The coronavirus is undoubtedly one of the biggest crises in our lifetimes and perhaps even beyond that. Not only is it a health emergency, with just over 3 million confirmed cases worldwide and around 214,000 reported deaths (as of 29 April), but it’s also an unprecedented hit to the global economy, environment, research and welfare.
However, as with everything, some countries have been better prepared for the crisis due to diligent leadership, appropriate resources and heading into the pandemic with the privilege of better economic and societal foundations than other countries. It’s clear there is an inequality in how certain regions were best able to prepare for the crisis dependent on a variety of things, such as infrastructure and resources.
I live in the UK. Here the relationships between the public and the government have been interesting. Whilst we feel a particular sense of belonging and community – with our weekly claps for our essential workers and the countless numbers of messages of goodwill – recent research has shown that trust is lacking. In a poll done by YouGov, only 8% of Britons think the general public is taking Covid-19 seriously enough, compared to the 87% that think we’re not taking it seriously enough. Many of us will have seen the weird combination of harmony and distrust in our communities.
On a government level there have also been shortfalls. There’s still a drastic shortage in PPE, inadequate levels of testing and a generally late response to the pandemic. Newspapers have highlighted how the UK government response was problematic. In other countries there are examples of how a response can be done differently. Thinking about how Jacinda Arden led New Zealand to “eliminate” the disease makes me realise with good, scientifically-backed strategy that a country can drastically change the extent to which COVID-19 has a detrimental effect.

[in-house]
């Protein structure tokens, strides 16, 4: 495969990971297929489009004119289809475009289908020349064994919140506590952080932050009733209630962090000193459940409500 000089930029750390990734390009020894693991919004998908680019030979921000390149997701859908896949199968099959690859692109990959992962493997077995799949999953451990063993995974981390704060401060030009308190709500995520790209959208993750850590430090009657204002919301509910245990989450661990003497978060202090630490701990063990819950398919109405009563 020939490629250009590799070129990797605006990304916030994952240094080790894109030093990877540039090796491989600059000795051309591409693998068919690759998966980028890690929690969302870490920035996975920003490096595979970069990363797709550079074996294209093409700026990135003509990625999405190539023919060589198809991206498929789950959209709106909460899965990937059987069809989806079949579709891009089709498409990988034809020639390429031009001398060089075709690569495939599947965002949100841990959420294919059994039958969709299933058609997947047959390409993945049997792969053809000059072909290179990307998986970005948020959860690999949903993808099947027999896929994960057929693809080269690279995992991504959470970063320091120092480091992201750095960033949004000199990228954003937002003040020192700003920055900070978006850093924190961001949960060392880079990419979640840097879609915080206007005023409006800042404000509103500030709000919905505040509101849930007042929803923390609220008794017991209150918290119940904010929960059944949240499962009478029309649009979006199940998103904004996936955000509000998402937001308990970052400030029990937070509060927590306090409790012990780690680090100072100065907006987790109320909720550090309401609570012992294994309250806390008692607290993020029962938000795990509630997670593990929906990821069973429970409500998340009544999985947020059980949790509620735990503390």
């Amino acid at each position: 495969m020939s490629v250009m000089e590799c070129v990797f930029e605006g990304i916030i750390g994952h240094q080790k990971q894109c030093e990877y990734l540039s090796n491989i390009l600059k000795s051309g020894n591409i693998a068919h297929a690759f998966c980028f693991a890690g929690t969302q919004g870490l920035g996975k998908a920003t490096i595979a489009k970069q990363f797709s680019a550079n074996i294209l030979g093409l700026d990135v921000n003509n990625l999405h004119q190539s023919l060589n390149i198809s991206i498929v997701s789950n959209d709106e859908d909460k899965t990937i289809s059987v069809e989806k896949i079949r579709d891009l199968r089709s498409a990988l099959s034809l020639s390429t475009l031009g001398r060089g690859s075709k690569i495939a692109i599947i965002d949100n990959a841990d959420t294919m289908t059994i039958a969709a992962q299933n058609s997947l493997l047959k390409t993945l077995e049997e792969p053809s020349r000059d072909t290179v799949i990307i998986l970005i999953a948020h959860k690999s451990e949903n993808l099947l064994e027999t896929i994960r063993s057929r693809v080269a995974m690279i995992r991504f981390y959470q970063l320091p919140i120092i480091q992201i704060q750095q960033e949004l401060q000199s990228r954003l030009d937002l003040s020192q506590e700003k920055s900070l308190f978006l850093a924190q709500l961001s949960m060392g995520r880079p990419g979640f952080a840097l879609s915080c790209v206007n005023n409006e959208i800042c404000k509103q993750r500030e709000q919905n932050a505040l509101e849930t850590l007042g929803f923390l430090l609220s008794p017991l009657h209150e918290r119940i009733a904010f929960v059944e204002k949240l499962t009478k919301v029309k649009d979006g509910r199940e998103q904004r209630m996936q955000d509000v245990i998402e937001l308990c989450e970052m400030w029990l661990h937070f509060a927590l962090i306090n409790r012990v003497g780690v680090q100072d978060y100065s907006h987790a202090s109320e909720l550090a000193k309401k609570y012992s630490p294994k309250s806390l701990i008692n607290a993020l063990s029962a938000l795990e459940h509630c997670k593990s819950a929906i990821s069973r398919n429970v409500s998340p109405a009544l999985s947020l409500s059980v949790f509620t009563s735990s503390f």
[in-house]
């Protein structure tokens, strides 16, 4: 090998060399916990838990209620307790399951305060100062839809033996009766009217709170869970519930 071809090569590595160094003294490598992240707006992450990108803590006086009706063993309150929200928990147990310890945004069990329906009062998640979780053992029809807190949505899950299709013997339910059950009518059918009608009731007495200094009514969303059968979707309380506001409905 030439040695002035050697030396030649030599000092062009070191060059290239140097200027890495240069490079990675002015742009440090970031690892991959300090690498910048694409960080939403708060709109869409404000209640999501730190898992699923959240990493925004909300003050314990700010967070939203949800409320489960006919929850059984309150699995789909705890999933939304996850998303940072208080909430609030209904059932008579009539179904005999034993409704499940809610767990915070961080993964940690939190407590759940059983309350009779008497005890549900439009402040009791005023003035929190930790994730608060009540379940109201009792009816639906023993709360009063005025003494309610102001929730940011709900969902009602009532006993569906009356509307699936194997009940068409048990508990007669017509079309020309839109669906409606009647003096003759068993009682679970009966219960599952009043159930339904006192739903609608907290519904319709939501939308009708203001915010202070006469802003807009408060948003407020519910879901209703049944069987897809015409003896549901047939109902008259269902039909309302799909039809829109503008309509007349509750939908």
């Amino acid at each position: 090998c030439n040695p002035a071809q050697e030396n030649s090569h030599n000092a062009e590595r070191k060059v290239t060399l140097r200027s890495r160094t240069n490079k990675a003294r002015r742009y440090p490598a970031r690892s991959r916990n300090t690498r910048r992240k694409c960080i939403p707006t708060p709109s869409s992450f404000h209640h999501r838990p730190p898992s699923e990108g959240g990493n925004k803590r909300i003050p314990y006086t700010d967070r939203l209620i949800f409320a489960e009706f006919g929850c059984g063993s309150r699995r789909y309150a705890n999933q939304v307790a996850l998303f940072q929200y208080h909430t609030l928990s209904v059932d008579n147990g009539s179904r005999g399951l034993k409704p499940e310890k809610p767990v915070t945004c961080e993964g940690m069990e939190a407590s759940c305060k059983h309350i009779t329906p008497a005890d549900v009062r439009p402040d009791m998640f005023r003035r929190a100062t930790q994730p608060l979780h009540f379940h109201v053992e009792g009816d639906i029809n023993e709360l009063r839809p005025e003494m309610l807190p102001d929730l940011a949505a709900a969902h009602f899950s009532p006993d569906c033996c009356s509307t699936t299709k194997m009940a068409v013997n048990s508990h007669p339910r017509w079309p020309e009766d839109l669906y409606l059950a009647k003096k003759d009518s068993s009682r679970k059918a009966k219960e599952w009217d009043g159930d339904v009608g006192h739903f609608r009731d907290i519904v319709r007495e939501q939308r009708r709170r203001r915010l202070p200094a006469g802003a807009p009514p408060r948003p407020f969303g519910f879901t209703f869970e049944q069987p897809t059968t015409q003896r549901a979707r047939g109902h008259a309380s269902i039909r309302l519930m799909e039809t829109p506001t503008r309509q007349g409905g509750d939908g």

So what do we do now? We get political. We inform, (digitally) protest, collectively pressurise our government to meet their promises of 100 000 tests a day, hold them accountable for lack of preparation and sign a LOT of petitions.
The most important thing is to use your voice. Don’t be afraid to be angry about how your country, community and organisation has handled the virus. Don’t be afraid to get political where you can.
We should also trust and support each other: volunteer however you wish (there are plenty of ways to do this. Here is some government advice, but you can easily search for remote volunteering opportunities too), donate to charities you care about and take measures to make sure you and your community are safe.
We now more than ever need to get political. The people and institutions leading our countries have the power to shape the way the coronavirus affects us. So now we must take action: by advocating, informing and pressing for accountability, to ensure that we have the best foundations to fight this pandemic head-on.
UK young person Annie is speaking out about the importance of political action and accountability during the global pandemic. If you, like her, want to share your voice and views on an issue you feel passionate about then get in touch at firstname.lastname@example.org.
The views contained in this blog are those of the author and do not necessarily represent the views of, or an endorsement by, Raleigh International.